Optimism is blooming with the spring flowers, and churches are embracing that spirit as they prepare for Easter services.
“We can’t fast forward through the difficult times in life,” Gruene United Methodist Church Pastor Dan Harrington said. “We just have to go through them knowing there’s hope for us in our resurrection — whatever that looks like to you and your own life.”
Many local churches have held socially distanced services or streamed them online during the COVID-19 pandemic after it arrived locally last March.
But with more people getting vaccinated and case counts dropping, pastors are looking forward to a brighter time ahead — a feeling that underlies the very spirit of the season.
Gruene United Methodist Church
On Easter morning Gruene United Methodist Church will host a 6:45 sunrise service, followed by other services at 8:30, 9:30 and 11 a.m.
Communion will be in individual “salsa bowls” for each family to keep everyone safe. Churchgoers will also wear masks and be socially distanced, Harrington said.
Good Friday falls before Easter and commemorates Jesus’ crucifixion before Pontius Pilot.
Churches usually hold stages of the cross and services on Friday and then Easter Sunday as part of the Holy Week.
Harrington said it is easy to associate the crucifixion with the complete end of Jesus, but Good Friday and Easter is a hopeful celebration of life after death.
“Good Friday is a service of worship and remembering that Christ gave his life for us on the cross and gives us hope that the story doesn’t end there,” Harrington said. “That the ending is tied to the beginning because we believe that Christ is the beginning and the end.”
The church’s outdoor sign had the words “hope,” “peace,” “love” and “joy” for Christmas. For Valentine’s Day, it had the phrase “love everybody” and later “Jesus loves you.” For Easter, it will say “Jesus is risen.”
Harrington said the pandemic showed that even during dark times, there is light at the end.
“In life we go through really difficult things and even death, but the beauty of our faith is that death doesn’t have the final word,” Harrington said. “That the ending for Christ and all of us is always tied to a big, bright, beautiful beginning that we celebrate on Easter morning and that mystery is why we return to it.”
Unity of New Braunfels
Unity of New Braunfels of Practical Christianity will hold an Easter Sunday service at 11 a.m. that will be livestreamed online.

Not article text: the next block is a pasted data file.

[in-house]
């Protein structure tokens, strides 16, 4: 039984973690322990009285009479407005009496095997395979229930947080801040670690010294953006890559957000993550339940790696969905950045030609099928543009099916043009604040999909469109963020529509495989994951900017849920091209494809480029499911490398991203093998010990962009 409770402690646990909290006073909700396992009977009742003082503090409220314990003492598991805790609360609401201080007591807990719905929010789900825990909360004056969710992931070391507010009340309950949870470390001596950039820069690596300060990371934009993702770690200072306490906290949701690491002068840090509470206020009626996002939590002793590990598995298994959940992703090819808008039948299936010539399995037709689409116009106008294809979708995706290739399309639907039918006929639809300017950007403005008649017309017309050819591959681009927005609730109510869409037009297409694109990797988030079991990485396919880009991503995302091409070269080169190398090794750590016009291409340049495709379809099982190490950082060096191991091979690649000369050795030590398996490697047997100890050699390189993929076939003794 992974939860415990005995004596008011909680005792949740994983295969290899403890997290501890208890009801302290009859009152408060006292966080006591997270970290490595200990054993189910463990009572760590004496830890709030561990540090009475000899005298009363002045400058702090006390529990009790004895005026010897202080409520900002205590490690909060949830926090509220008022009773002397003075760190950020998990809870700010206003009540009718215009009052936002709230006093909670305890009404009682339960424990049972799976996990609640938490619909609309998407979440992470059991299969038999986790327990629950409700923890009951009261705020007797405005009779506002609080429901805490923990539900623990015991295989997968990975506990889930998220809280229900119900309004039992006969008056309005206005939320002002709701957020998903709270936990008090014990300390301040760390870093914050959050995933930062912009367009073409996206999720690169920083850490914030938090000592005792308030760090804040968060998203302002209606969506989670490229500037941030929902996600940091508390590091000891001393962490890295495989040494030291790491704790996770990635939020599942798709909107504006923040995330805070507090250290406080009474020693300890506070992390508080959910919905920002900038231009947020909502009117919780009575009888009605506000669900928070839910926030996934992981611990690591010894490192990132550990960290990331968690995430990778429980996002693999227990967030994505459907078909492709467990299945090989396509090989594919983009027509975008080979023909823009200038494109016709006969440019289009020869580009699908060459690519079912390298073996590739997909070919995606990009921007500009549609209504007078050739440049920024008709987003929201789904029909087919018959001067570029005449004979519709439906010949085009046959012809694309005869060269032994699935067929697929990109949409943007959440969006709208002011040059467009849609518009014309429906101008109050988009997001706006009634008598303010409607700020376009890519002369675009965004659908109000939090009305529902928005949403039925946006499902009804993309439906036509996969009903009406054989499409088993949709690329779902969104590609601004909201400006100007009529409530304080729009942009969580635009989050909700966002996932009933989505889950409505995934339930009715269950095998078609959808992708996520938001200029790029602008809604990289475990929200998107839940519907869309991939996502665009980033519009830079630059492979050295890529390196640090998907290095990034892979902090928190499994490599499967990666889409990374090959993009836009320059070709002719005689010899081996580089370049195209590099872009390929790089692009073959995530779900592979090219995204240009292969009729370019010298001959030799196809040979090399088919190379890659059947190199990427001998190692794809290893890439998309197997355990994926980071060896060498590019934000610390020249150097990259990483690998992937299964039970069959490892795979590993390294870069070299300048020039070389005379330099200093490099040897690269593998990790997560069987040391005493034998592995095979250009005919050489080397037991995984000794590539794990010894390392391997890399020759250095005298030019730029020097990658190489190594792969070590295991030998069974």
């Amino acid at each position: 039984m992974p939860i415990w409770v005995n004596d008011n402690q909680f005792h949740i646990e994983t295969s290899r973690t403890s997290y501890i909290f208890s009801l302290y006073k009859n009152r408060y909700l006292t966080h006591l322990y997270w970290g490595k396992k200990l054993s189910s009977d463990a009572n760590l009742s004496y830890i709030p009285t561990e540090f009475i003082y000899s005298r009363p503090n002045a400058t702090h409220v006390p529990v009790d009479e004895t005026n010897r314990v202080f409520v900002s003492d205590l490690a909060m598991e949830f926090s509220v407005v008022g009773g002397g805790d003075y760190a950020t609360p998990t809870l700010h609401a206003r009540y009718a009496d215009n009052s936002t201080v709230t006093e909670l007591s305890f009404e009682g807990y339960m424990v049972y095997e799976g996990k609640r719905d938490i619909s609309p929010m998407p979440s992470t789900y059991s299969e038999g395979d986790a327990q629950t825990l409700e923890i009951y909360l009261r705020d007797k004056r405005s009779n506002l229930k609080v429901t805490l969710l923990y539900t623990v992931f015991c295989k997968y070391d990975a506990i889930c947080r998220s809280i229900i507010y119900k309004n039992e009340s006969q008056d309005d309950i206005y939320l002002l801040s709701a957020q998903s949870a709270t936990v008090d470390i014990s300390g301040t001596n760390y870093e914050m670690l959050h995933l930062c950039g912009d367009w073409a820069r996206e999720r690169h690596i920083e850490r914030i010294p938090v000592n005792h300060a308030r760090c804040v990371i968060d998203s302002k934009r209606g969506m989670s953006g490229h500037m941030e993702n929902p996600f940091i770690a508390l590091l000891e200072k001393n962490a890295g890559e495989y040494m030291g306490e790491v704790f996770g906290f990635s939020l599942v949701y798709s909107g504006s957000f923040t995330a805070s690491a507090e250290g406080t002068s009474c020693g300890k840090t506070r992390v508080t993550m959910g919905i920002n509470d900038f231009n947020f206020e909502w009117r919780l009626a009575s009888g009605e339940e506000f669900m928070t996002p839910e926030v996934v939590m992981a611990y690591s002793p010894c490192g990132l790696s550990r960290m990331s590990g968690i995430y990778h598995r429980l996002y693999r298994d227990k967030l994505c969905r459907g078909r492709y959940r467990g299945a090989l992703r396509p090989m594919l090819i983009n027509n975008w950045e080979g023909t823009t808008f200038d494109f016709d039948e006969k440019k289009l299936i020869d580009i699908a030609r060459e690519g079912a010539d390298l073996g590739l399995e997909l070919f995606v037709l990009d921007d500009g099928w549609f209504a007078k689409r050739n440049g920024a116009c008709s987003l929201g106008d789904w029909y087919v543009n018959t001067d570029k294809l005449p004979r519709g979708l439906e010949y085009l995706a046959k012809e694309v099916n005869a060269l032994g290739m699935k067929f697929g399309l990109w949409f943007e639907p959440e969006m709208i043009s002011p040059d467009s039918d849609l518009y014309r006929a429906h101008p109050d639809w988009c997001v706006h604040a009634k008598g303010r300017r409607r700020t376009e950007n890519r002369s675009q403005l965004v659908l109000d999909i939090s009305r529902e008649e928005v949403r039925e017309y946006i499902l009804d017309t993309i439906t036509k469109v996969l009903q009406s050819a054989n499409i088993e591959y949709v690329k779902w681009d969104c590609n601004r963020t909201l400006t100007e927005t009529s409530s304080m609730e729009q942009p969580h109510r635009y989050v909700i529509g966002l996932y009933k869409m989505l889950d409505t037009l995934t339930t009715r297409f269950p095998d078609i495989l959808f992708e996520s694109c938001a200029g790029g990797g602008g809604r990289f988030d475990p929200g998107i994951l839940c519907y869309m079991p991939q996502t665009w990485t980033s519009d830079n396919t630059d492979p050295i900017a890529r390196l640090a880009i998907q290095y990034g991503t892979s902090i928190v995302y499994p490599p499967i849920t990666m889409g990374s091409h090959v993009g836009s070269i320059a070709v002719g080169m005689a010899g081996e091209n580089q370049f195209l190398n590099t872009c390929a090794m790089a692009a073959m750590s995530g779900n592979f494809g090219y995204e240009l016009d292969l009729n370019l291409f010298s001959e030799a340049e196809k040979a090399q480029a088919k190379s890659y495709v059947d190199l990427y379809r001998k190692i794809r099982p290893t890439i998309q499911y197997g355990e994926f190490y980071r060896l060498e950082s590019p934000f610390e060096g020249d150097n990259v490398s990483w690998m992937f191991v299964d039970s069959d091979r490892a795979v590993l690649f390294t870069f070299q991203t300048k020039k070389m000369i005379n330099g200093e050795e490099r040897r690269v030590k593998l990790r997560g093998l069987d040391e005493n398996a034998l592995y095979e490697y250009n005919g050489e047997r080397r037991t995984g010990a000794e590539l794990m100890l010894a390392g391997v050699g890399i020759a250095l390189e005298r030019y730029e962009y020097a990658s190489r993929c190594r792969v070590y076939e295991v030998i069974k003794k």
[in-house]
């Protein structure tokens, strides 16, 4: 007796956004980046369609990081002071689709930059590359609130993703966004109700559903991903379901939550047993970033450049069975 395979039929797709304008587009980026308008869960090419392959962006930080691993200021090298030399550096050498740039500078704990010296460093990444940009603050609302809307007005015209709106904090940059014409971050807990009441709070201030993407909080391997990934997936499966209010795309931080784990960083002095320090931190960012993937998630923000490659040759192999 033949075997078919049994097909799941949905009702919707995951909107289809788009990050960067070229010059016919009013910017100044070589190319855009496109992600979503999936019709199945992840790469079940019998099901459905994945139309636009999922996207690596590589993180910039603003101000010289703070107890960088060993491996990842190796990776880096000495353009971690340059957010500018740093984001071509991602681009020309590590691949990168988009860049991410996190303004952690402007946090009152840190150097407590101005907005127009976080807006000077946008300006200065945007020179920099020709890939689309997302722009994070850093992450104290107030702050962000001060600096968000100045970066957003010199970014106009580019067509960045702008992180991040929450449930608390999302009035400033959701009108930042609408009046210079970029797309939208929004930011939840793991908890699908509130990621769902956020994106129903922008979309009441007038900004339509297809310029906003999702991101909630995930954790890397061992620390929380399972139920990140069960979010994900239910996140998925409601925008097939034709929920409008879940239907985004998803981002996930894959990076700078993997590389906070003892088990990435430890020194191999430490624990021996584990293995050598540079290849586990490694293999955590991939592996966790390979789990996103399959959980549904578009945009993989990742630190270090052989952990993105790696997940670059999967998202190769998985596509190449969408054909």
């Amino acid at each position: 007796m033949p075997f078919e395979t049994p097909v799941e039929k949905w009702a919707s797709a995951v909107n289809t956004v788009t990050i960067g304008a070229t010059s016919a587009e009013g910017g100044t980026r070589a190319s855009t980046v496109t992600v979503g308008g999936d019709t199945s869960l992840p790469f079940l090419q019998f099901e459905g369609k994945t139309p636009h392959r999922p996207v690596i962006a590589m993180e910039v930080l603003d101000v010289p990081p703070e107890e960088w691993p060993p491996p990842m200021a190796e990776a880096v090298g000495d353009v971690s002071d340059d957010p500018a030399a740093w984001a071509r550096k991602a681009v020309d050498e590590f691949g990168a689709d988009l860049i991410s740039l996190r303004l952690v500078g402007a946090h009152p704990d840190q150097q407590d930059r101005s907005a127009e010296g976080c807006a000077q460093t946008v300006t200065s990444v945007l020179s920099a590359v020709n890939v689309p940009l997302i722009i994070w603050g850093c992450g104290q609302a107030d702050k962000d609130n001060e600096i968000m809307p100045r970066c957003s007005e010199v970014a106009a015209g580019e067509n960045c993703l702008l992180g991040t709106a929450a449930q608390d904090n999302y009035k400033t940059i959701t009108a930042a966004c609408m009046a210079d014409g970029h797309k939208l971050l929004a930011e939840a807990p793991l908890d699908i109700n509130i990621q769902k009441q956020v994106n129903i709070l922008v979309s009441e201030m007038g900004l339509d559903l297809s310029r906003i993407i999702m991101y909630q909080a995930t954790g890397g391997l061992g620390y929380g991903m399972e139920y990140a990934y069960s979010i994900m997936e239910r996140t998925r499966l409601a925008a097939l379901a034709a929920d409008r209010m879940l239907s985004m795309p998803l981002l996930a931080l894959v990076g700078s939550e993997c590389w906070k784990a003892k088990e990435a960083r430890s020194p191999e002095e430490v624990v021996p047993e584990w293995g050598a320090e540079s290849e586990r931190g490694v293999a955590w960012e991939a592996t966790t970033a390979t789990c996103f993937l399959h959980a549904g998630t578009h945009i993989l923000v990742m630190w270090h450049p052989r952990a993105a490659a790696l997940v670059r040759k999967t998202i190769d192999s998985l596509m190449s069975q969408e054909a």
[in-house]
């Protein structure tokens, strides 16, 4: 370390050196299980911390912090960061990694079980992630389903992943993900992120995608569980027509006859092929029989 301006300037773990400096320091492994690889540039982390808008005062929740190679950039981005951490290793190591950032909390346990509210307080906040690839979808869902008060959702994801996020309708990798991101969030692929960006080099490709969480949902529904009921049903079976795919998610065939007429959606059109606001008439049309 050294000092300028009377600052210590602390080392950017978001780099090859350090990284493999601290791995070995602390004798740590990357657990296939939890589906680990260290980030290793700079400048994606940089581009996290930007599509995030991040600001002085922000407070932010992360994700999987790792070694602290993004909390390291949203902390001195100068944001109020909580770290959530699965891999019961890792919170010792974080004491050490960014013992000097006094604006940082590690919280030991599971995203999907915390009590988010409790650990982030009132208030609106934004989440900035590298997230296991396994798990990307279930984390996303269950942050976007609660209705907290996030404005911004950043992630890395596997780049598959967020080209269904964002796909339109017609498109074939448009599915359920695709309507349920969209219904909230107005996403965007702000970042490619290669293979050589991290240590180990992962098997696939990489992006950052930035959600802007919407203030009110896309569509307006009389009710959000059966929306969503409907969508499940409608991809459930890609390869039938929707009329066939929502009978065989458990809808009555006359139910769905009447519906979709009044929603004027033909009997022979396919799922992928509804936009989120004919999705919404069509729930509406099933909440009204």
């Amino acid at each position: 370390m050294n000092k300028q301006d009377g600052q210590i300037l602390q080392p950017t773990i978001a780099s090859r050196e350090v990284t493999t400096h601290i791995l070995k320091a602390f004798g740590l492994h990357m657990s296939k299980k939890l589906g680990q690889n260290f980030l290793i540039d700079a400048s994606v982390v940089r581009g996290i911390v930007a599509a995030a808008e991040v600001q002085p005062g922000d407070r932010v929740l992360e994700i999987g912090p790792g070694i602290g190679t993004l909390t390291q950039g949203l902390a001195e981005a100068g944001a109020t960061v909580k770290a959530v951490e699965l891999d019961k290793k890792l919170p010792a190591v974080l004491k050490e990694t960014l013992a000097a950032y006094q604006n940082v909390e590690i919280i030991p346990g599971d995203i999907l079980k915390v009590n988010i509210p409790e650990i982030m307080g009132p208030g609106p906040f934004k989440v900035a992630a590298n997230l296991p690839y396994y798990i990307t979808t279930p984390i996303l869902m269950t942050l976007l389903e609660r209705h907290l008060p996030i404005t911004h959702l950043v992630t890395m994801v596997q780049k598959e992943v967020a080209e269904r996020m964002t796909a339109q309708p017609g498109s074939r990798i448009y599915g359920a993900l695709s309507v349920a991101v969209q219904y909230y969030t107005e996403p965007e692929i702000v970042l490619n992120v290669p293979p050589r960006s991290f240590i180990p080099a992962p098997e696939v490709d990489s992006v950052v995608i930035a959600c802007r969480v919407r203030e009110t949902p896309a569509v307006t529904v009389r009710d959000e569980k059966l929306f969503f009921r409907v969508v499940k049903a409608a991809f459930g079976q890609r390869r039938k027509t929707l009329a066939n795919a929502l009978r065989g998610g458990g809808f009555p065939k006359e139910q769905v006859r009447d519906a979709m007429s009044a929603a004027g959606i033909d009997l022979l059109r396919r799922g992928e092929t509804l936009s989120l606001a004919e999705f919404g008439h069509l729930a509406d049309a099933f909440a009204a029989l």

On Good Friday each of its six former ministers and their current minister read one of the seven last statements of Jesus on the cross and talk about it. Each section was about six minutes long with three songs from the church singers.
“We interpret the Bible metaphysically,” Unity of New Braunfels media director Owen Howson said. “We look at what everything in the Bible means for us today and how it can show us to live our lives today.”
Unity of New Braunfels Senior Minister, Reverend Gary Canier, said he loves Good Friday and Holy Week.
“It’s been my idea to do a metaphysical understanding for each of the seven statements Jesus gave on Good Friday,” Canier said.
As more people get vaccinated, Unity hopes to have its doors open like normal.
“We’re hoping to reopen for people who have been vaccinated in May and it will be a limited reopening,” Howson said. “We will also have outside services for people who haven’t been vaccinated and will look at bringing people at the end of April.”
New Braunfels Bible Church
New Braunfels Bible Church experienced heavy water damage due to the February winter storms, so didn’t scheduled a Good Friday service, said Pastor Phil Congdon.
It will have a breakfast in the fellowship hall before its Easter sunrise service.
The service will be of worship and thanksgiving for Jesus rising from the dead, Congdon said.
“Think of it like a victory celebration,” Congdon said. “In the resurrection, Jesus was victorious over sin and death. It’s not us that does anything to gain eternal life, that’s a gift that God gives and that Jesus made possible for every person when he defeated death and rose from the dead.”
Congdon said he is happy people can come back together again since last year’s service was virtual.
“Even then we celebrated the resurrection because that’s just a reminder that although this life is a temporal life — and we’ve seen that in the pandemic — that this life is not the end,” Congdon said. “That this is a temporal life and there is eternal life that is coming because of Jesus.”